I’ve lived in Manchester my entire life but couldn’t have told you where The White Hotel is. Until last Saturday.
It’s not a hotel. It calls itself a club but it’s actually closer to a shed. About twenty feet square, a whitewashed brick interior and a corrugated iron roof underpinned by tarps, all wrapped up in the middle of a Salford industrial estate.
It may be white inside but even Trivago wouldn’t dare book you in overnight. I spent a solid fifteen minutes wandering around nearby, searching for the venue while trying to decide if I was really there to meet a first-class Hollywood Scriptwriter.
But on this particular Saturday, under these particular tarps in this particular shed, a real Hollywood legend gave a talk to a handful of film enthusiasts.
Tony Grisoni is a name that you might not be familiar with, but he’s a man whose work you certainly know; Fear and Loathing in Las Vegas, Tideland and Netflix’s The Young Pope, to name but a few.
He has had a long and industrious career in screenwriting and helped launch some of Britain’s finest acting talent into the stratosphere, with the likes of Andrew Garfield and Maxine Peake featuring on his illustrious roster.
And for one day only, aided by event organiser Austin Collins, the people of Manchester were treated to an hour-long Q+A with the man himself, followed by a screening of some of his finest work.
The Red Riding Trilogy is a series of three films, adapted by Grisoni from the novels of David Peace. Based in Yorkshire, the narratives take place between 1974-1983 – roughly the same period as the Yorkshire Ripper killings.
Although the link between the stories and the man is undeniable, Grisoni’s films take a step back from the murders themselves, choosing instead to focus on the corruption and incompetence endemic to police and local politicians at the time, as well as highlighting the factors that allowed the Ripper to go on killing despite nine police interviews.
It was an excellent, intimate event, hosted by and for those Mancunians who have a burning passion for culture of all kinds. It was just a blu-ray player, a projector and the series creator, all there for the benefit of thirty or forty people with a nose for the finer things.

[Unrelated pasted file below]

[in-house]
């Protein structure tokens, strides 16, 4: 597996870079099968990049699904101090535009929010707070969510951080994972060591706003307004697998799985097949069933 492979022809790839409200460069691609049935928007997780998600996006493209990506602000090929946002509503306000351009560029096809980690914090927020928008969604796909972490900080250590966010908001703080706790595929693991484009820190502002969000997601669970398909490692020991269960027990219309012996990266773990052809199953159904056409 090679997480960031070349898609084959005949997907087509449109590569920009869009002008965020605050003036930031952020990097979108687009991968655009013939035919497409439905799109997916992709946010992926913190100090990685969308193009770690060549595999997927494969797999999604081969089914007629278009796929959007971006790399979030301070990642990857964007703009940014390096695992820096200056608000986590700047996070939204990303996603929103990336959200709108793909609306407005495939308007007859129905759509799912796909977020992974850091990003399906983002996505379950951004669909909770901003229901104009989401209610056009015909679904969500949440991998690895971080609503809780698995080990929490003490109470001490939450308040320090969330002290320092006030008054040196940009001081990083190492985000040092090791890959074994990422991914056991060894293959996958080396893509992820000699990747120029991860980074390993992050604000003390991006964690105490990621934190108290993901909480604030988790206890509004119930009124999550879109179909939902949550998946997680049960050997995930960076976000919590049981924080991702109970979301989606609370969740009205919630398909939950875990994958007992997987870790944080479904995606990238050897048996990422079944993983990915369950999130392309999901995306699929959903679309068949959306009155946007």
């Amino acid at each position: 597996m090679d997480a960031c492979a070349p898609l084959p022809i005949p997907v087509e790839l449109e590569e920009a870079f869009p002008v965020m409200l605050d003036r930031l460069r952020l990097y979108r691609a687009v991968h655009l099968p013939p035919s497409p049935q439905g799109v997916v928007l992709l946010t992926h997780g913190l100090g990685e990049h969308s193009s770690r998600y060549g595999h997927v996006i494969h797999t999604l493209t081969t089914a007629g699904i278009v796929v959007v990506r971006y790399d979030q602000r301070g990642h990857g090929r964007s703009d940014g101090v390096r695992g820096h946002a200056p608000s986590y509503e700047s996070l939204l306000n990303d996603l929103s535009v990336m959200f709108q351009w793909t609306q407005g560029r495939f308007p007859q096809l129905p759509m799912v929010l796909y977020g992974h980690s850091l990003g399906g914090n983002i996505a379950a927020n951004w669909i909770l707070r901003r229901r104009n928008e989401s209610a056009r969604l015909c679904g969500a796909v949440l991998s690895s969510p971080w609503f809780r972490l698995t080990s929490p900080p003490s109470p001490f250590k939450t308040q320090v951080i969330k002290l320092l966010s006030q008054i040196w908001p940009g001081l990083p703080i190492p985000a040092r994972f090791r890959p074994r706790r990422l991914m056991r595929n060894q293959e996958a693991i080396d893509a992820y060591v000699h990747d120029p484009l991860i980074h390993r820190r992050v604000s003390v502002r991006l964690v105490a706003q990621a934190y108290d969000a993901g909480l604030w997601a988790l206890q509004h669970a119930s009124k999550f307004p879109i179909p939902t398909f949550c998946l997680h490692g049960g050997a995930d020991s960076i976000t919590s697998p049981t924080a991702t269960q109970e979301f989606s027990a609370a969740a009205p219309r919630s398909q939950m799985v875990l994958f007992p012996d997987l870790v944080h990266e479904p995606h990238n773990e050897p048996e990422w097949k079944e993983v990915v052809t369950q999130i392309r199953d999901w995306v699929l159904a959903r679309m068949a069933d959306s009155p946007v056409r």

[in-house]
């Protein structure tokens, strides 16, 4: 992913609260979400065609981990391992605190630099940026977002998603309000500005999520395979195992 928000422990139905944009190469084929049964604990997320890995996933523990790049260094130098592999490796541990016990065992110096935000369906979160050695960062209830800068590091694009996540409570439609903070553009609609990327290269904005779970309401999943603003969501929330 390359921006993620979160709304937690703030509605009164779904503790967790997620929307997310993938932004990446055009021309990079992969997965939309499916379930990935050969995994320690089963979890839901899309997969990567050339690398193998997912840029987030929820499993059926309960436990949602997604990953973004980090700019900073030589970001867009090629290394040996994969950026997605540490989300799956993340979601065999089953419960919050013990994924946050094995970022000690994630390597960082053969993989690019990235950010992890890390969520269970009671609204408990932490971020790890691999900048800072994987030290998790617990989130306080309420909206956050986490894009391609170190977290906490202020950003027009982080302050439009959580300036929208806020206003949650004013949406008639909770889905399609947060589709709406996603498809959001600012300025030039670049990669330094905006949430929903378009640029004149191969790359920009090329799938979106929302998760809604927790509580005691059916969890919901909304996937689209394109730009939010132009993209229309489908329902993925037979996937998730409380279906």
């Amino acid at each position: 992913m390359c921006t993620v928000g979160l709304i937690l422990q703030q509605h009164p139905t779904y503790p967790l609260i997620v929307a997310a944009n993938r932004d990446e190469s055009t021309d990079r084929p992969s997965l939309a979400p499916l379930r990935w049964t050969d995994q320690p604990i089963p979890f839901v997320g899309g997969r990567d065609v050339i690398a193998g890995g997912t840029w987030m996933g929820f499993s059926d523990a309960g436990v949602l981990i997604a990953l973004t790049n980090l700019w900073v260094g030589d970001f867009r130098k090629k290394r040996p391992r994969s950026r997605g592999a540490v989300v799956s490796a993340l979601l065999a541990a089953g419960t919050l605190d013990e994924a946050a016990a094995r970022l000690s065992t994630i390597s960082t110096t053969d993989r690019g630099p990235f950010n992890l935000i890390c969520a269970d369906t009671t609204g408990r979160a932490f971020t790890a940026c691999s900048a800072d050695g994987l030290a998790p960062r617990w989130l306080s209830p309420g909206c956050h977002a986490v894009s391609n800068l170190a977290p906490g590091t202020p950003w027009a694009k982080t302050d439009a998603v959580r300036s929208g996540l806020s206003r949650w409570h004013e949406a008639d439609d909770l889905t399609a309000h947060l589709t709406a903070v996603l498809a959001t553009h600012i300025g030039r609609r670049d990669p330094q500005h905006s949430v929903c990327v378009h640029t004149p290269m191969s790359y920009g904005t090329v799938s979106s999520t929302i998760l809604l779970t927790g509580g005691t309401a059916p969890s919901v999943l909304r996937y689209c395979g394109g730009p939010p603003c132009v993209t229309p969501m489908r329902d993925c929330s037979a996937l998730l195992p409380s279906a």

Throughout the Q+A, Grisoni offered his insight on the ever-changing nature of the craft, and how difficult it is to fulfil an artistic vision in an industry where profit and mass audience appeal is leading all artists by the nose.
For Grisoni, a man who adapted three novels for three different directors, the idea of a Starbucks-style approach to filmmaking seemed undeniably repulsive.
The films themselves are excellent, each one a genuine masterclass in screenwriting that tiptoes along the tightrope that separates the art film from the blockbuster.
Grisoni managed to create a series that is truly thrilling to watch and captures an edge-of-your-seat excitement that other screenwriters miss, while also building an entire era through subtle, nuanced storytelling. It’s also important to note that, although each film in the trilogy had a different director, Grisoni was the sole screenwriter which, in the current atmosphere of director-driven filmmaking, is a testament to his raw talent and vision.
It’s a fantastic, once in a lifetime kind of trilogy. Watch it immediately.
But when you get right down to it, it isn’t just that these films are fantastic to experience. the Red Riding Trilogy also serves as a kind of cultural artefact, a record of a northern history that normally plays second fiddle to the capital.
It isn’t always pretty, and can in fact be almost transcendent in its brutality, but it’s so undeniably us that anyone reading this should feel more or less obligated to see them. Trust me, you will not be disappointed.